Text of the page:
There’s no formal dining room, which people are getting away from, but the home has an oversized kitchen nook, McDonough said.
The great room has large windows to allow light in, and its tile flooring is the same inside as it is on the back patio, which opens with a large pocket door as part of the indoor-outdoor living experience.
The patio has ceiling fans, a spa, barbecue area, outdoor kitchen and seating area. The pool measures 40 feet by 17 feet.
Behind the home, there is gate access to a quarter-mile long park and walking trail.
The upstairs has three bedrooms, but one could be used as a game room or video room with its wiring, McDonough said. The upstairs has a balcony that provides views of the east valley.
McDonough said there is a mix of people looking at the home from young couples to those in their 50s and 60s. McClellan said there is a lot of interest in the community from Californians looking for a second or third home and who see tax advantages in living in Nevada.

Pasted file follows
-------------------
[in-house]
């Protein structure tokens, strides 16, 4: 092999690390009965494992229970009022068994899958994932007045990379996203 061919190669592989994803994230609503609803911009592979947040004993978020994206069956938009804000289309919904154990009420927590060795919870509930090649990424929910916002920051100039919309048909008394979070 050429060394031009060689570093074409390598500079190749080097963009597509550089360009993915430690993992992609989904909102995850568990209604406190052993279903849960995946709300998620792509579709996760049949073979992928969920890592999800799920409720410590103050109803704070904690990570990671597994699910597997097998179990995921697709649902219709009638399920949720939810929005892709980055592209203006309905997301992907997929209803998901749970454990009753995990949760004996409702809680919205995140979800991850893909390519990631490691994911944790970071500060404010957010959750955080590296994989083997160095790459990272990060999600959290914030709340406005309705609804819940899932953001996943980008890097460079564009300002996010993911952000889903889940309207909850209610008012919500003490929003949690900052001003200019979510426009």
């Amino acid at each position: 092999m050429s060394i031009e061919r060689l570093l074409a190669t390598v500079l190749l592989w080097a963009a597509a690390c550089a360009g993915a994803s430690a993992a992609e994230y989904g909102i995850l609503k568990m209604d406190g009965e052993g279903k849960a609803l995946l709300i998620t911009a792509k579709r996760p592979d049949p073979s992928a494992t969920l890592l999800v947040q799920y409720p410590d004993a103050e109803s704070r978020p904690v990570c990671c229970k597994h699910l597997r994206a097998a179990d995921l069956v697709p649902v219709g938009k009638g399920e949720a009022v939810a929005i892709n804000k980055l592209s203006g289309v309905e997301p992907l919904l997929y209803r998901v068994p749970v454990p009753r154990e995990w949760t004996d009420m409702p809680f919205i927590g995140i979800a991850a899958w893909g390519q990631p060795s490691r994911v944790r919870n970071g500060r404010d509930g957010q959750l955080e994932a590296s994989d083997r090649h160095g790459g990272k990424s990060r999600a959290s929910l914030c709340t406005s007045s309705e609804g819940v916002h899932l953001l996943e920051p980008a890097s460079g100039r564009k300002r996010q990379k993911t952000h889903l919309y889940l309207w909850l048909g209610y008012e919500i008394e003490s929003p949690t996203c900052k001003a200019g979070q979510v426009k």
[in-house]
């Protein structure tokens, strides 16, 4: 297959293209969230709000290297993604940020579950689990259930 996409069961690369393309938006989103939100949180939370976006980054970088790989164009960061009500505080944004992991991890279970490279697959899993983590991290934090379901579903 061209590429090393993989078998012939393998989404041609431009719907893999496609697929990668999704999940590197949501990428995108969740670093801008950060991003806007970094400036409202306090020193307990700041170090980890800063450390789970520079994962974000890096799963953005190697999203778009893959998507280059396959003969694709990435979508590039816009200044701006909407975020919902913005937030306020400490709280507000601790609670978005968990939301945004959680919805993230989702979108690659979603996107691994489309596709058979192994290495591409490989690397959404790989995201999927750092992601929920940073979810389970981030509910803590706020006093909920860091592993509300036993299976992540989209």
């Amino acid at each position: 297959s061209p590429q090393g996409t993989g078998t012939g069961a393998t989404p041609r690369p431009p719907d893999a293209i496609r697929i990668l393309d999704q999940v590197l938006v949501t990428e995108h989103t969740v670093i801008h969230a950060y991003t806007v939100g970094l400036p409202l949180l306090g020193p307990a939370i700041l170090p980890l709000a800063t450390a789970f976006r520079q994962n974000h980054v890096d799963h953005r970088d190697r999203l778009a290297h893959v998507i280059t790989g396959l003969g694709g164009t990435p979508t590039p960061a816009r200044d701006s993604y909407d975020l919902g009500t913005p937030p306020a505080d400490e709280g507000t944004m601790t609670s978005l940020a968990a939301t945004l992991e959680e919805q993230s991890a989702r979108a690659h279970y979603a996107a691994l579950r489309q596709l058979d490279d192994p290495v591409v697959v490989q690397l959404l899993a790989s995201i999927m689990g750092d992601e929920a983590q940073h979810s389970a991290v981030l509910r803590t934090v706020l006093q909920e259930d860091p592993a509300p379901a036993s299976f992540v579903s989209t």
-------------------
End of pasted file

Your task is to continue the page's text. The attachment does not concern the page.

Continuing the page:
Both said that’s why it’s important to have more contemporary-style home that buyers want these days. It’s definitely a project unique in Southern Highlands, and McDonough said it’s important for buyers to have options.
“This is why we pushed it as hard as we could, and why we’re trying to break that image,” McDonough said.
In meetings with executives from the Olympia Cos., the developer of Southern Highlands, Canyon Creek has stressed the need for “architectural guidelines to get some more contemporary-style homes in here because that’s what people want,” McDonough said.